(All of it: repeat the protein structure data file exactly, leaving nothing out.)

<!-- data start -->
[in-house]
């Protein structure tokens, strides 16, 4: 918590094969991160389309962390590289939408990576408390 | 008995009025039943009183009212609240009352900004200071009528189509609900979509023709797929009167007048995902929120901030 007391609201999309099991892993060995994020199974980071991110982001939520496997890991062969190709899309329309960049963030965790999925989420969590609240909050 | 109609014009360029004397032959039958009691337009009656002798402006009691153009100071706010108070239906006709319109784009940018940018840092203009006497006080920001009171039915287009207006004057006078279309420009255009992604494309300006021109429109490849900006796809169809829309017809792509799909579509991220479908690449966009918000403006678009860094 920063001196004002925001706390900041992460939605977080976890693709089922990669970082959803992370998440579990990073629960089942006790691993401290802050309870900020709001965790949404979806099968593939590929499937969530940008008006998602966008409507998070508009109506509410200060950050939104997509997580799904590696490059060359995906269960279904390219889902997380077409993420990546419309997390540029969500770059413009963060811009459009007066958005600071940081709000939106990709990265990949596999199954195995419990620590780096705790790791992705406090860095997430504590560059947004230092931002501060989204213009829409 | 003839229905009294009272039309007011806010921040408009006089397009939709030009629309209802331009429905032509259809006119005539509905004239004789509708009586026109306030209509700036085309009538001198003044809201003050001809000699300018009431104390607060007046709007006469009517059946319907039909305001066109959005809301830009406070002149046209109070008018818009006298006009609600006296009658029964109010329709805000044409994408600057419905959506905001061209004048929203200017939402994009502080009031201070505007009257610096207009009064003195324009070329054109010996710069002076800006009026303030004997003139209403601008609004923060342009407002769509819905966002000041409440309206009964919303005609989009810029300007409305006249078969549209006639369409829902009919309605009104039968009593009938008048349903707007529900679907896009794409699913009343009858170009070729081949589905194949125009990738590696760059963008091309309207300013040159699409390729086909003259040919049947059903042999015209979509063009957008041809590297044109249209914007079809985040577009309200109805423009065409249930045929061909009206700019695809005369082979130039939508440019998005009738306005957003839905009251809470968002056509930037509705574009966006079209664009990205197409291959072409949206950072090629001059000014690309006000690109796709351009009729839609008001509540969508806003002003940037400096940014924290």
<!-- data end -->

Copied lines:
[in-house]
């Protein structure tokens, strides 16, 4: 918590094969991160389309962390590289939408990576408390 | 008995009025039943009183009212609240009352900004200071009528189509609900979509023709797929009167007048995902929120901030 007391609201999309099991892993060995994020199974980071991110982001939520496997890991062969190709899309329309960049963030965790999925989420969590609240909050 | 109609014009360029004397032959039958009691337009009656002798402006009691153009100071706010108070239906006709319109784009940018940018840092203009006497006080920001009171039915287009207006004057006078279309420009255009992604494309300006021109429109490849900006796809169809829309017809792509799909579509991220479908690449966009918000403006678009860094 920063001196004002925001706390900041992460939605977080976890693709089922990669970082959803992370998440579990990073629960089942006790691993401290802050309870900020709001965790949404979806099968593939590929499937969530940008008006998602966008409507998070508009109506509410200060950050939104997509997580799904590696490059060359995906269960279904390219889902997380077409993420990546419309997390540029969500770059413009963060811009459009007066958005600071940081709000939106990709990265990949596999199954195995419990620590780096705790790791992705406090860095997430504590560059947004230092931002501060989204213009829409 | 003839229905009294009272039309007011806010921040408009006089397009939709030009629309209802331009429905032509259809006119005539509905004239004789509708009586026109306030209509700036085309009538001198003044809201003050001809000699300018009431104390607060007046709007006469009517059946319907039909305001066109959005809301830009406070002149046209109070008018818009006298006009609600006296009658029964109010329709805000044409994408600057419905959506905001061209004048929203200017939402994009502080009031201070505007009257610096207009009064003195324009070329054109010996710069002076800006009026303030004997003139209403601008609004923060342009407002769509819905966002000041409440309206009964919303005609989009810029300007409305006249078969549209006639369409829902009919309605009104039968009593009938008048349903707007529900679907896009794409699913009343009858170009070729081949589905194949125009990738590696760059963008091309309207300013040159699409390729086909003259040919049947059903042999015209979509063009957008041809590297044109249209914007079809985040577009309200109805423009065409249930045929061909009206700019695809005369082979130039939508440019998005009738306005957003839905009251809470968002056509930037509705574009966006079209664009990205197409291959072409949206950072090629001059000014690309006000690109796709351009009729839609008001509540969508806003002003940037400096940014924290």